…because it gives you the chance to love and to work and to play and to look up at the stars; to be satisfied with your possessions; to despise nothing in the world except falsehood and meanness, and to fear nothing except cowardice; to be governed by your admirations rather than by your disgusts; to covet nothing that is your neighbor’s except his kindness of heart and gentleness of manners; to think seldom of your enemies, often of your friends, and every day of Christ – to spend as much time as you can, with body and with spirit, in God’s out of doors, these are the little guideposts on the footpath to peace.
-Henry Van Dyke
“Books are the quietest and most constant of friends; they are the most accessible and wisest of counselors, and the most patient of teachers.”
― Charles William Eliot
You are cordially invited to…
The Storyformed Child Conference :: April 12, 2014 :: Sterling, Massachusetts
Hello friends, I am delighted to announce the very first Storyformed conference, the first event I am launching as part of my new venture at storyformed.com. For years now, I have wanted to hold a conference on the topic of story; its power, its spiritual significance, and how parents can use it to deeply shape the lives of their children. This conference is the answer to that hope, a day long event in which I will deeply explore the power of great books, the need for beauty, and the vital importance of imagination in the life of a child. Speaking from my own experience as a child deeply formed by story, and my study of children’s literature and imagination at Oxford, I truly hope to inspire those who come to a love for story, to an understanding of its soul-forming power, and to a vision of how to create a storyformed home. I’ll have new talks, special workshop sessions, and a conference workbook designed to help parents plan for the storyformed life. I hope to leave those who attend with a deep understanding of the power story has to shape, equip, and kindle heroism in the hearts of children.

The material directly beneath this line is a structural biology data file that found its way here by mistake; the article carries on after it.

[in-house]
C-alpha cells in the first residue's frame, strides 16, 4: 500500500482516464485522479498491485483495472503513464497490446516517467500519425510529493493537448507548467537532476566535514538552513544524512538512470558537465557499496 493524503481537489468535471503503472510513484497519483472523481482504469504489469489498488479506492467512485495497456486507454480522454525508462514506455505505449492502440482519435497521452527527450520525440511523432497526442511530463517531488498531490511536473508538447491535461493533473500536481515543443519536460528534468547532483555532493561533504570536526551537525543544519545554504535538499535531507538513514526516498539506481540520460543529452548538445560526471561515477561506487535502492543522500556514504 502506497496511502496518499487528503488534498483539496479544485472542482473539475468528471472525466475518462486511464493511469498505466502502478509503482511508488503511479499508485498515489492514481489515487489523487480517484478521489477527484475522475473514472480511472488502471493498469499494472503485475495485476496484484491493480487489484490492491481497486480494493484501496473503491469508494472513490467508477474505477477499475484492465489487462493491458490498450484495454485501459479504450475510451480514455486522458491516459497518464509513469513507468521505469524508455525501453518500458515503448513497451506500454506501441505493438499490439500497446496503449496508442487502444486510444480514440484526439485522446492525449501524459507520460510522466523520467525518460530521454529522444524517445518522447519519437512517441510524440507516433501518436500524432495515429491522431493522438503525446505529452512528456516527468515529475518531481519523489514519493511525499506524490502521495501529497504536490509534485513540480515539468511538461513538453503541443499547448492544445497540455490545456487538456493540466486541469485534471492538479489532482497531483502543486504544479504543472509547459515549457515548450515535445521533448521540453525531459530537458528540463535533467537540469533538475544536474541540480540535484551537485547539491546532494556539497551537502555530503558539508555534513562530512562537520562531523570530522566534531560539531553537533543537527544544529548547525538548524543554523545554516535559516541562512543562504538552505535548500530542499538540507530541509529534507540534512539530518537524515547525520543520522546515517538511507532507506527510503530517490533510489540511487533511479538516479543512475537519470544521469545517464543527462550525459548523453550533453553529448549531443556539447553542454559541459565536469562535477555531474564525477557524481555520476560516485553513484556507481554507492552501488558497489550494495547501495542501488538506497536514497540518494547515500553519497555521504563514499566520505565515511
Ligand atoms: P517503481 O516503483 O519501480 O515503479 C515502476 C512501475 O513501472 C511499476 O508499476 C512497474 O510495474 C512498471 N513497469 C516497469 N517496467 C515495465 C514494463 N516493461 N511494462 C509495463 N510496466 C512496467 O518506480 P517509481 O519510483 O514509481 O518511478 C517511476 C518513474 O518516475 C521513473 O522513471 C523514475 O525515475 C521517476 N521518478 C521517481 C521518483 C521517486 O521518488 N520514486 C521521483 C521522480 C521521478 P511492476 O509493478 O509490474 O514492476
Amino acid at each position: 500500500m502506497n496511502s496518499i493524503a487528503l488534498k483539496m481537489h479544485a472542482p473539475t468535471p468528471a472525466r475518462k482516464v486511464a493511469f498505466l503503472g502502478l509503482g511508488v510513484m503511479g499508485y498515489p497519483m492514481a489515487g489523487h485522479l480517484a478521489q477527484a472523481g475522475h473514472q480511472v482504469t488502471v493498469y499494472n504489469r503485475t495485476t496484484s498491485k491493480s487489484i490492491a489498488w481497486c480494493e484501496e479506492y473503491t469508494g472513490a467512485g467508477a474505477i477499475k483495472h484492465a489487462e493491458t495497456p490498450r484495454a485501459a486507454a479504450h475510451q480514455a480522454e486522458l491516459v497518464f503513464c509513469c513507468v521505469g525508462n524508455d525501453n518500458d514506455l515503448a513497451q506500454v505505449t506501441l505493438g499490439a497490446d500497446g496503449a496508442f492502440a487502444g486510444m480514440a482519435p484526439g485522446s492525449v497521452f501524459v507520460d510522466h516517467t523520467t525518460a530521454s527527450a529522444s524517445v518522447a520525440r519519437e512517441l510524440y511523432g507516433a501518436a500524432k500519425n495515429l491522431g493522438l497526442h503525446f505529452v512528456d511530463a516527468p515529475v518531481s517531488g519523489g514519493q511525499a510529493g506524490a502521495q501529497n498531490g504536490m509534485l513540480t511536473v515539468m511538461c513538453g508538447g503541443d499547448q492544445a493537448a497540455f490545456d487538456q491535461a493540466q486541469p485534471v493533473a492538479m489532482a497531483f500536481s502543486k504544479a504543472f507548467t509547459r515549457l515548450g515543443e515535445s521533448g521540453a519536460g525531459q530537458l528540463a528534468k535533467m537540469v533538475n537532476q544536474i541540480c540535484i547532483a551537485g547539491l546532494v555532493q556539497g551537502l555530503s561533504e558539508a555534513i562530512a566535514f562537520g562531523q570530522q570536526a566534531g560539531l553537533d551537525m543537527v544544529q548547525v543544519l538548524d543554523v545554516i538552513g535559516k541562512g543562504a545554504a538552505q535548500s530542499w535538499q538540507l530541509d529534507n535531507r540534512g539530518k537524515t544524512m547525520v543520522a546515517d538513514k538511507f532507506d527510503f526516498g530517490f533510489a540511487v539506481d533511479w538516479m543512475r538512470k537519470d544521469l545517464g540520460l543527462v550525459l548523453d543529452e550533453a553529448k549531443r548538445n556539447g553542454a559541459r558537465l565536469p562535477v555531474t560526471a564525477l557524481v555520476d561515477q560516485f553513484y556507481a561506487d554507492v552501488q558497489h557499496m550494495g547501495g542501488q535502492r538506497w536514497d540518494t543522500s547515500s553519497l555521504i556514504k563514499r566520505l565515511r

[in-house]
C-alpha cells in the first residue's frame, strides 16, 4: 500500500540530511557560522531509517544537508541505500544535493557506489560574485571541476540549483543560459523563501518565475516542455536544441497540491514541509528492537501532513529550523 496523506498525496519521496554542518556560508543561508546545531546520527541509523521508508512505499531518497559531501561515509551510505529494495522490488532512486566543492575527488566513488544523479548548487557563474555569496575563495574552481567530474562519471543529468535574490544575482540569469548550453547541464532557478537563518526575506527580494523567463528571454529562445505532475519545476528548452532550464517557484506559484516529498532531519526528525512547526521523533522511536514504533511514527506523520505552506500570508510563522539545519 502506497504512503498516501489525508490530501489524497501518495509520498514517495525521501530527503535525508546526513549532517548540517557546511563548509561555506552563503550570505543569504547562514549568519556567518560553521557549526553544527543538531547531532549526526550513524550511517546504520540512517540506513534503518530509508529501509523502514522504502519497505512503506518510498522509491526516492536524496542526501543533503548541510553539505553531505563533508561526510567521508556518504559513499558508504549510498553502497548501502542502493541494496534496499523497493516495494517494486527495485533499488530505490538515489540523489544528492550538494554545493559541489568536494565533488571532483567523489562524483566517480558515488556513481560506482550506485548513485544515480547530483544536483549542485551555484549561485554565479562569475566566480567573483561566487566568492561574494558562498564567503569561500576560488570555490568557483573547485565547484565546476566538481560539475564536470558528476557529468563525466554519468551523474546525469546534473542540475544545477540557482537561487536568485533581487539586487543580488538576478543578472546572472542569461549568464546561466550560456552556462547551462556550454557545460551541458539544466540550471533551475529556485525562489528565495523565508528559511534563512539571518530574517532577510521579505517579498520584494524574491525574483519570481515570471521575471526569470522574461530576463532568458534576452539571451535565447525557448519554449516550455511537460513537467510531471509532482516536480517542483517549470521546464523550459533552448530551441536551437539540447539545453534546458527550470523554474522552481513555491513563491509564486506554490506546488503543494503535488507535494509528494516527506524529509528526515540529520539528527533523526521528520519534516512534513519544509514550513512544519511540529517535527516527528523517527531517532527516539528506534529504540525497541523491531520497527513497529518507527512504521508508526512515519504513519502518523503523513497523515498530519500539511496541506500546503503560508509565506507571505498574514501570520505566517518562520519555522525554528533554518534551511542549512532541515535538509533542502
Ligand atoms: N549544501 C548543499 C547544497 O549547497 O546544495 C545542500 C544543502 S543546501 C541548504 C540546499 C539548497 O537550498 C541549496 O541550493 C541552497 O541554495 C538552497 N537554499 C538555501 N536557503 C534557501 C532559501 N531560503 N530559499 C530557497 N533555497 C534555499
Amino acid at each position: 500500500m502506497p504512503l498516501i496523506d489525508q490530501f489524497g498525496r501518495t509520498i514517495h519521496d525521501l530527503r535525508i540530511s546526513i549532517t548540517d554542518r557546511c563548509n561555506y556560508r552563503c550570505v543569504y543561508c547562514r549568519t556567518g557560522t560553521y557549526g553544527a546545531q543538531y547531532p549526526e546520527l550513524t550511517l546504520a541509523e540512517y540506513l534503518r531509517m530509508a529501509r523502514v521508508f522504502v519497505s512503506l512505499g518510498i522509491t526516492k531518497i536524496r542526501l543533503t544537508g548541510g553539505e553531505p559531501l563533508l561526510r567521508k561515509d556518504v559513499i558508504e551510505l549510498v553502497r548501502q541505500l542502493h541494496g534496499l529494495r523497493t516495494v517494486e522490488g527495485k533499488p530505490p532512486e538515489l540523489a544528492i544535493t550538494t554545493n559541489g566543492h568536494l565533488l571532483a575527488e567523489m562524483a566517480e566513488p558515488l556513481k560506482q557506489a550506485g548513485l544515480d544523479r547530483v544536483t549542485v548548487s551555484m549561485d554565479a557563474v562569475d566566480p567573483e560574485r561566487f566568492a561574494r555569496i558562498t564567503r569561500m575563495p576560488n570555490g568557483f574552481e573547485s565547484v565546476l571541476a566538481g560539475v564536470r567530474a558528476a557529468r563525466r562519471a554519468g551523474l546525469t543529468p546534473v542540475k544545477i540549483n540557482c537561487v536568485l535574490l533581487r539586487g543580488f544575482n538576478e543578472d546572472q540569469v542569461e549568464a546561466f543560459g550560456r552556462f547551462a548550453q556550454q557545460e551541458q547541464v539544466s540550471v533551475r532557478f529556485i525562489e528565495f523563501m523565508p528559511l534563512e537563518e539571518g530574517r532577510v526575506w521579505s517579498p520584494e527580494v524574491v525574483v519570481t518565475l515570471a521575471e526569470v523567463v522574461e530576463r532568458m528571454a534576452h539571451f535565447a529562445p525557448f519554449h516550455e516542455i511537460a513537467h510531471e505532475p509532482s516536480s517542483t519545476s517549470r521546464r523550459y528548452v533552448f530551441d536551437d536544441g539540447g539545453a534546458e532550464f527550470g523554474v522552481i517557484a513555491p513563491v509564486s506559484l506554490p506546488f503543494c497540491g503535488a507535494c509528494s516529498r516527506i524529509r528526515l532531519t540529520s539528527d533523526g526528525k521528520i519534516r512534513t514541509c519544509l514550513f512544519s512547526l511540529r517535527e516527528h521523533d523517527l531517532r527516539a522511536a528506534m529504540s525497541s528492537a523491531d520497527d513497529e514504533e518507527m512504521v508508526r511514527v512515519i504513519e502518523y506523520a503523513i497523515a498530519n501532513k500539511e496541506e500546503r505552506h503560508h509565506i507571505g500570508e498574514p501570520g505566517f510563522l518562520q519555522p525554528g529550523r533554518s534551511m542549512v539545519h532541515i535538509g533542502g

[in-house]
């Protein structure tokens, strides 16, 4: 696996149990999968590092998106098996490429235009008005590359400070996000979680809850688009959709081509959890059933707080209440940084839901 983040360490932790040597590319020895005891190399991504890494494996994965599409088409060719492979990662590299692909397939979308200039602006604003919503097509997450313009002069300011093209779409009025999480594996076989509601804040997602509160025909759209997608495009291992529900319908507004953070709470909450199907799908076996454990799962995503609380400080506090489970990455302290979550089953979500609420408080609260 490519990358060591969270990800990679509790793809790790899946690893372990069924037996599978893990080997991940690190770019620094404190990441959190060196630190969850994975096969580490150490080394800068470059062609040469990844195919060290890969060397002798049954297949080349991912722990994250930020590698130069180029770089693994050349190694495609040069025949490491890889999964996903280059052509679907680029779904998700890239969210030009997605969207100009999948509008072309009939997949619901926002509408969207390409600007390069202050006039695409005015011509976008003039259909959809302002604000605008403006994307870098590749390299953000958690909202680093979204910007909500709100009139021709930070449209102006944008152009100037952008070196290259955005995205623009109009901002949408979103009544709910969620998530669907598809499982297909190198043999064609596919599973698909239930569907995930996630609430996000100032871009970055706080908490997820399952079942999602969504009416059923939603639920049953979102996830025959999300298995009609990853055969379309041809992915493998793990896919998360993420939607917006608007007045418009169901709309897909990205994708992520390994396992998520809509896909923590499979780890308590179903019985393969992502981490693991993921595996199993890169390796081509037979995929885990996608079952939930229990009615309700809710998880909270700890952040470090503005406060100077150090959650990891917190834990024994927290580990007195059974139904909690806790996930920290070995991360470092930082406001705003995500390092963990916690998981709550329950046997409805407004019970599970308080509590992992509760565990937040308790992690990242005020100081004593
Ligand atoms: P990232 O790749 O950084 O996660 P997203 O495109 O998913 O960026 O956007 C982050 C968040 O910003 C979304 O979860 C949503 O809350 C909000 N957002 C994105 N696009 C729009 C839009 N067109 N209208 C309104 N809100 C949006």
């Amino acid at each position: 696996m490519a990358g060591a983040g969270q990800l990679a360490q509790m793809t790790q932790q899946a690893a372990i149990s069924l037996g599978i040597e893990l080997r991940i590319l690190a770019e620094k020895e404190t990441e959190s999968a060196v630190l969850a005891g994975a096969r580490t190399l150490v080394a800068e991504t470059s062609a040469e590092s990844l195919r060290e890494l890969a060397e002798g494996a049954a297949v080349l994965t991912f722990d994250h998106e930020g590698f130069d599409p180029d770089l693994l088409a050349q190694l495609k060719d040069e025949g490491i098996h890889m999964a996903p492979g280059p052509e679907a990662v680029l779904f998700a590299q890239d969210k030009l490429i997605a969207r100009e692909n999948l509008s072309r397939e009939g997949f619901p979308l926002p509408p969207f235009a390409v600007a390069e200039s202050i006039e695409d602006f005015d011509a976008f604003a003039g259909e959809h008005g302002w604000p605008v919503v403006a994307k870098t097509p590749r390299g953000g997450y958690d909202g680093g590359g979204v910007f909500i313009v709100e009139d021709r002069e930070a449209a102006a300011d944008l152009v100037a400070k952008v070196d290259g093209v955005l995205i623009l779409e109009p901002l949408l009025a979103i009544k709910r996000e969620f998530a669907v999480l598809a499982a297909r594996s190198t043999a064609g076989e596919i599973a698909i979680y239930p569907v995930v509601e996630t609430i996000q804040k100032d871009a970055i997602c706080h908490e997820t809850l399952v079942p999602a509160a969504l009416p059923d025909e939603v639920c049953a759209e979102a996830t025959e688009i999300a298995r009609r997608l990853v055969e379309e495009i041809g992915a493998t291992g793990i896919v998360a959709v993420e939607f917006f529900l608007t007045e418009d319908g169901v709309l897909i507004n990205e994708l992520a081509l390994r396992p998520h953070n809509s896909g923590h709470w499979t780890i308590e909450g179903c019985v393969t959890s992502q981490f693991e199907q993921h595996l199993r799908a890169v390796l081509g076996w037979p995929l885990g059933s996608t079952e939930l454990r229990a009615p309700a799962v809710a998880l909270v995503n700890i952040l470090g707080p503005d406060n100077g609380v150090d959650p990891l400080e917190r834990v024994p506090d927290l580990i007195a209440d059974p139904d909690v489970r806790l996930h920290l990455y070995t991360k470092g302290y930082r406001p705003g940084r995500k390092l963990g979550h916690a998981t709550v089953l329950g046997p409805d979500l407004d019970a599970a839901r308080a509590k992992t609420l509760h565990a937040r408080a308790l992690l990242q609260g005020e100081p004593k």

My dear friend Stephanie is hosting this conference at a local church, and ensuring that it will be a delightful first event. A lovely lunch will be catered (you have three choices at registration), and resources will be available at the conference. My goal is to make this a day to nourish your soul, kindle your own imagination, and immerse you in the beauty of great books.
But register soon! Register by March 8th to receive the limited, special offer of a copy of my new book as part of your registration!
Caught Up In A Story: Fostering a Storyformed Life of Great Books and Imagination With Your Children is my soon-to-be-published book exploring the power of story and helping parents know how to use that power to shape the hearts of their children. Complete with booklists and short reviews, personal stories, and ideas for bringing literature into the home, this book will companion and encourage parents ready to live the storyformed life with their children. The book will be available at the conference, but early registrants will receive a copy free with their registration.